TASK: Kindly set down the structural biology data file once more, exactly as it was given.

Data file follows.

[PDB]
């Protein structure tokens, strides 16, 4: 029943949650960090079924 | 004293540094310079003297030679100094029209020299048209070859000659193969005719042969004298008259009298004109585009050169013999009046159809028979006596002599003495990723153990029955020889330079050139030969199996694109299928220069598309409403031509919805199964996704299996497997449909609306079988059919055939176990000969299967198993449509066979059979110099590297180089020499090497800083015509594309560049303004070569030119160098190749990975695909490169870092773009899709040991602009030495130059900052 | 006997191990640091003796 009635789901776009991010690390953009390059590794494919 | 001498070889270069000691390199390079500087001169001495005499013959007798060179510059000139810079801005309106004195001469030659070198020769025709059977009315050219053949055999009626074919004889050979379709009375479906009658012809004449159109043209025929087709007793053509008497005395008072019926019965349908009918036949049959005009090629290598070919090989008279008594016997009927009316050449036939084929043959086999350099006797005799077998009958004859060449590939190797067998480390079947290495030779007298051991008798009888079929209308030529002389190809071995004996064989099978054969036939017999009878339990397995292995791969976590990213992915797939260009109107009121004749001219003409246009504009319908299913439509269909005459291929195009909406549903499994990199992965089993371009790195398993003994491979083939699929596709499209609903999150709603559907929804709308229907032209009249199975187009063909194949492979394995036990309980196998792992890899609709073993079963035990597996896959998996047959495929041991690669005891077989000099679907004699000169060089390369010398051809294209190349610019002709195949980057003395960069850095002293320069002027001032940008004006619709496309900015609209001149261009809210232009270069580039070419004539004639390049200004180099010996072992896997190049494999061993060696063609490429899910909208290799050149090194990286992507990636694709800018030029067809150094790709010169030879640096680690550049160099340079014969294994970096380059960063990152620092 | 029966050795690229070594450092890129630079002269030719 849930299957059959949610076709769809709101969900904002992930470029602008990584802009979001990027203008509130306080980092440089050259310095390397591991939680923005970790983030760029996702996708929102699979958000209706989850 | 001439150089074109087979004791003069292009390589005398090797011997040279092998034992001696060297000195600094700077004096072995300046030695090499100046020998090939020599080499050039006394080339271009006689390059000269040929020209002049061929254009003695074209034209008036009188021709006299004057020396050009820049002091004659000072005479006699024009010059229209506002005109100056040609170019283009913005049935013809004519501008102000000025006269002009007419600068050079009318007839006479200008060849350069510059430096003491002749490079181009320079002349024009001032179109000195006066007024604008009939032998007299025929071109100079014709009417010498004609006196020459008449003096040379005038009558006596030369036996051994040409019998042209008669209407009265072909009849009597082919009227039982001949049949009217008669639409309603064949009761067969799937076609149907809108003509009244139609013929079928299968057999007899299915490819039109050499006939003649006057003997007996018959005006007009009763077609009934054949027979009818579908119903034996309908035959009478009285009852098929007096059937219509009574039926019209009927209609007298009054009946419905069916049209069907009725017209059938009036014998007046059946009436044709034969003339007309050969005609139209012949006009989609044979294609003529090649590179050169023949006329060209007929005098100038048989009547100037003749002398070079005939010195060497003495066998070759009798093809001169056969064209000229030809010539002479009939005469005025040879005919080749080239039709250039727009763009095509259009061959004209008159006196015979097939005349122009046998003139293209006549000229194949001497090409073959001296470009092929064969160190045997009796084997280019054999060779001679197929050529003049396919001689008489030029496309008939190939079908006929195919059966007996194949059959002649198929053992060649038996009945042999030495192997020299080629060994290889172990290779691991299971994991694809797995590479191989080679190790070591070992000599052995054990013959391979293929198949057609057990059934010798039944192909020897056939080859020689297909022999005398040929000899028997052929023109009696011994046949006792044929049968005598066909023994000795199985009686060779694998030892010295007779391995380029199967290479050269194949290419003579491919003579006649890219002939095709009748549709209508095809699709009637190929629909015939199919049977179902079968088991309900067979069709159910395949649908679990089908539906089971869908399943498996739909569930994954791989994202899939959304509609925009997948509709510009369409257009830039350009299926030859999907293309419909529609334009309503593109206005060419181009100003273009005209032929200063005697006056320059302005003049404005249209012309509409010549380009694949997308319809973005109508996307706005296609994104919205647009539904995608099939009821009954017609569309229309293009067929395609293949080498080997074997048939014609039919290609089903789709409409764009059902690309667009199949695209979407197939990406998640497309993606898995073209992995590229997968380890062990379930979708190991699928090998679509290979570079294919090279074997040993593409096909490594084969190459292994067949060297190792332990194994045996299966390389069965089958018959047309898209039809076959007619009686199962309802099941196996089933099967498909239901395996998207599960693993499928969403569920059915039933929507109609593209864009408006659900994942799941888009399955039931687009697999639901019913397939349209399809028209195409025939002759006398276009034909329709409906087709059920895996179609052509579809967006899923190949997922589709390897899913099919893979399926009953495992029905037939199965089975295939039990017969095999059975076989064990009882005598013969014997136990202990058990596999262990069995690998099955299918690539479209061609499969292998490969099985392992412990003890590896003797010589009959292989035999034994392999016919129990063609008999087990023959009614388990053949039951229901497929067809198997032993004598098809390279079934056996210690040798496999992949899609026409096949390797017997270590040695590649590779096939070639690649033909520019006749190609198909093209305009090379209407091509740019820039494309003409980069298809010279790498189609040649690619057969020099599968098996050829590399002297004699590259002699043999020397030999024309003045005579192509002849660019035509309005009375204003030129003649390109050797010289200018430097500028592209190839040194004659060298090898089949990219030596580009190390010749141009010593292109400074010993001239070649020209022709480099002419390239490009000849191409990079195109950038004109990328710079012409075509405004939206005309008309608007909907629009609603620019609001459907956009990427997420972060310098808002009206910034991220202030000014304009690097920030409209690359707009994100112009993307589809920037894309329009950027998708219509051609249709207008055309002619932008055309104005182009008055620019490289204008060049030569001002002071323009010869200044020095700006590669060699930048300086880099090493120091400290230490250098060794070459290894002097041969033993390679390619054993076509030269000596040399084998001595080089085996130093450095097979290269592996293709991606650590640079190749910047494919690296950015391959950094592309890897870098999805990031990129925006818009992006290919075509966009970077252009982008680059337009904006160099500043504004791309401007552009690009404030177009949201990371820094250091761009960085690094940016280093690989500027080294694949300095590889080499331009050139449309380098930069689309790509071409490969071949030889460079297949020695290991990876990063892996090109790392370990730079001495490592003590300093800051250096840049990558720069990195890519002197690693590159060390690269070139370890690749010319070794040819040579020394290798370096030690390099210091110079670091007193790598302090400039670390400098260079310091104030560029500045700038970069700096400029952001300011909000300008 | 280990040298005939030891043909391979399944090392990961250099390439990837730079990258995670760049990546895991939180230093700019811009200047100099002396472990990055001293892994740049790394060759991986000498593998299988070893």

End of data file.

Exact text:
[PDB]
């Protein structure tokens, strides 16, 4: 029943949650960090079924 | 004293540094310079003297030679100094029209020299048209070859000659193969005719042969004298008259009298004109585009050169013999009046159809028979006596002599003495990723153990029955020889330079050139030969199996694109299928220069598309409403031509919805199964996704299996497997449909609306079988059919055939176990000969299967198993449509066979059979110099590297180089020499090497800083015509594309560049303004070569030119160098190749990975695909490169870092773009899709040991602009030495130059900052 | 006997191990640091003796 009635789901776009991010690390953009390059590794494919 | 001498070889270069000691390199390079500087001169001495005499013959007798060179510059000139810079801005309106004195001469030659070198020769025709059977009315050219053949055999009626074919004889050979379709009375479906009658012809004449159109043209025929087709007793053509008497005395008072019926019965349908009918036949049959005009090629290598070919090989008279008594016997009927009316050449036939084929043959086999350099006797005799077998009958004859060449590939190797067998480390079947290495030779007298051991008798009888079929209308030529002389190809071995004996064989099978054969036939017999009878339990397995292995791969976590990213992915797939260009109107009121004749001219003409246009504009319908299913439509269909005459291929195009909406549903499994990199992965089993371009790195398993003994491979083939699929596709499209609903999150709603559907929804709308229907032209009249199975187009063909194949492979394995036990309980196998792992890899609709073993079963035990597996896959998996047959495929041991690669005891077989000099679907004699000169060089390369010398051809294209190349610019002709195949980057003395960069850095002293320069002027001032940008004006619709496309900015609209001149261009809210232009270069580039070419004539004639390049200004180099010996072992896997190049494999061993060696063609490429899910909208290799050149090194990286992507990636694709800018030029067809150094790709010169030879640096680690550049160099340079014969294994970096380059960063990152620092 | 029966050795690229070594450092890129630079002269030719 849930299957059959949610076709769809709101969900904002992930470029602008990584802009979001990027203008509130306080980092440089050259310095390397591991939680923005970790983030760029996702996708929102699979958000209706989850 | 001439150089074109087979004791003069292009390589005398090797011997040279092998034992001696060297000195600094700077004096072995300046030695090499100046020998090939020599080499050039006394080339271009006689390059000269040929020209002049061929254009003695074209034209008036009188021709006299004057020396050009820049002091004659000072005479006699024009010059229209506002005109100056040609170019283009913005049935013809004519501008102000000025006269002009007419600068050079009318007839006479200008060849350069510059430096003491002749490079181009320079002349024009001032179109000195006066007024604008009939032998007299025929071109100079014709009417010498004609006196020459008449003096040379005038009558006596030369036996051994040409019998042209008669209407009265072909009849009597082919009227039982001949049949009217008669639409309603064949009761067969799937076609149907809108003509009244139609013929079928299968057999007899299915490819039109050499006939003649006057003997007996018959005006007009009763077609009934054949027979009818579908119903034996309908035959009478009285009852098929007096059937219509009574039926019209009927209609007298009054009946419905069916049209069907009725017209059938009036014998007046059946009436044709034969003339007309050969005609139209012949006009989609044979294609003529090649590179050169023949006329060209007929005098100038048989009547100037003749002398070079005939010195060497003495066998070759009798093809001169056969064209000229030809010539002479009939005469005025040879005919080749080239039709250039727009763009095509259009061959004209008159006196015979097939005349122009046998003139293209006549000229194949001497090409073959001296470009092929064969160190045997009796084997280019054999060779001679197929050529003049396919001689008489030029496309008939190939079908006929195919059966007996194949059959002649198929053992060649038996009945042999030495192997020299080629060994290889172990290779691991299971994991694809797995590479191989080679190790070591070992000599052995054990013959391979293929198949057609057990059934010798039944192909020897056939080859020689297909022999005398040929000899028997052929023109009696011994046949006792044929049968005598066909023994000795199985009686060779694998030892010295007779391995380029199967290479050269194949290419003579491919003579006649890219002939095709009748549709209508095809699709009637190929629909015939199919049977179902079968088991309900067979069709159910395949649908679990089908539906089971869908399943498996739909569930994954791989994202899939959304509609925009997948509709510009369409257009830039350009299926030859999907293309419909529609334009309503593109206005060419181009100003273009005209032929200063005697006056320059302005003049404005249209012309509409010549380009694949997308319809973005109508996307706005296609994104919205647009539904995608099939009821009954017609569309229309293009067929395609293949080498080997074997048939014609039919290609089903789709409409764009059902690309667009199949695209979407197939990406998640497309993606898995073209992995590229997968380890062990379930979708190991699928090998679509290979570079294919090279074997040993593409096909490594084969190459292994067949060297190792332990194994045996299966390389069965089958018959047309898209039809076959007619009686199962309802099941196996089933099967498909239901395996998207599960693993499928969403569920059915039933929507109609593209864009408006659900994942799941888009399955039931687009697999639901019913397939349209399809028209195409025939002759006398276009034909329709409906087709059920895996179609052509579809967006899923190949997922589709390897899913099919893979399926009953495992029905037939199965089975295939039990017969095999059975076989064990009882005598013969014997136990202990058990596999262990069995690998099955299918690539479209061609499969292998490969099985392992412990003890590896003797010589009959292989035999034994392999016919129990063609008999087990023959009614388990053949039951229901497929067809198997032993004598098809390279079934056996210690040798496999992949899609026409096949390797017997270590040695590649590779096939070639690649033909520019006749190609198909093209305009090379209407091509740019820039494309003409980069298809010279790498189609040649690619057969020099599968098996050829590399002297004699590259002699043999020397030999024309003045005579192509002849660019035509309005009375204003030129003649390109050797010289200018430097500028592209190839040194004659060298090898089949990219030596580009190390010749141009010593292109400074010993001239070649020209022709480099002419390239490009000849191409990079195109950038004109990328710079012409075509405004939206005309008309608007909907629009609603620019609001459907956009990427997420972060310098808002009206910034991220202030000014304009690097920030409209690359707009994100112009993307589809920037894309329009950027998708219509051609249709207008055309002619932008055309104005182009008055620019490289204008060049030569001002002071323009010869200044020095700006590669060699930048300086880099090493120091400290230490250098060794070459290894002097041969033993390679390619054993076509030269000596040399084998001595080089085996130093450095097979290269592996293709991606650590640079190749910047494919690296950015391959950094592309890897870098999805990031990129925006818009992006290919075509966009970077252009982008680059337009904006160099500043504004791309401007552009690009404030177009949201990371820094250091761009960085690094940016280093690989500027080294694949300095590889080499331009050139449309380098930069689309790509071409490969071949030889460079297949020695290991990876990063892996090109790392370990730079001495490592003590300093800051250096840049990558720069990195890519002197690693590159060390690269070139370890690749010319070794040819040579020394290798370096030690390099210091110079670091007193790598302090400039670390400098260079310091104030560029500045700038970069700096400029952001300011909000300008 | 280990040298005939030891043909391979399944090392990961250099390439990837730079990258995670760049990546895991939180230093700019811009200047100099002396472990990055001293892994740049790394060759991986000498593998299988070893």